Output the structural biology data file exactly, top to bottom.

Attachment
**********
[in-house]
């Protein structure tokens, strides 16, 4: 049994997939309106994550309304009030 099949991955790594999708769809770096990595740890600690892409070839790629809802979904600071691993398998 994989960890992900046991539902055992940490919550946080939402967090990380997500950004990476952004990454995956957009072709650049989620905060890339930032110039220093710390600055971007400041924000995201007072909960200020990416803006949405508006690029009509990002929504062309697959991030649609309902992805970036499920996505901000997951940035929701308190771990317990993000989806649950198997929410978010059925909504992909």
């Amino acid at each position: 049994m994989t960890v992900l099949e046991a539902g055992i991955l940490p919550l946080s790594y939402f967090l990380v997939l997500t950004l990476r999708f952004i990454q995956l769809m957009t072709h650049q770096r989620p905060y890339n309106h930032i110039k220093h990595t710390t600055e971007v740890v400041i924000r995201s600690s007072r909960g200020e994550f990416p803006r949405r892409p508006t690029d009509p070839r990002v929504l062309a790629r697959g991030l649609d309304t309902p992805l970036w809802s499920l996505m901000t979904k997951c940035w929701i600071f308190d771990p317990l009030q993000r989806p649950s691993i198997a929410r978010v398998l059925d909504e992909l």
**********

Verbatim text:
[in-house]
């Protein structure tokens, strides 16, 4: 049994997939309106994550309304009030 099949991955790594999708769809770096990595740890600690892409070839790629809802979904600071691993398998 994989960890992900046991539902055992940490919550946080939402967090990380997500950004990476952004990454995956957009072709650049989620905060890339930032110039220093710390600055971007400041924000995201007072909960200020990416803006949405508006690029009509990002929504062309697959991030649609309902992805970036499920996505901000997951940035929701308190771990317990993000989806649950198997929410978010059925909504992909």
């Amino acid at each position: 049994m994989t960890v992900l099949e046991a539902g055992i991955l940490p919550l946080s790594y939402f967090l990380v997939l997500t950004l990476r999708f952004i990454q995956l769809m957009t072709h650049q770096r989620p905060y890339n309106h930032i110039k220093h990595t710390t600055e971007v740890v400041i924000r995201s600690s007072r909960g200020e994550f990416p803006r949405r892409p508006t690029d009509p070839r990002v929504l062309a790629r697959g991030l649609d309304t309902p992805l970036w809802s499920l996505m901000t979904k997951c940035w929701i600071f308190d771990p317990l009030q993000r989806p649950s691993i198997a929410r978010v398998l059925d909504e992909l």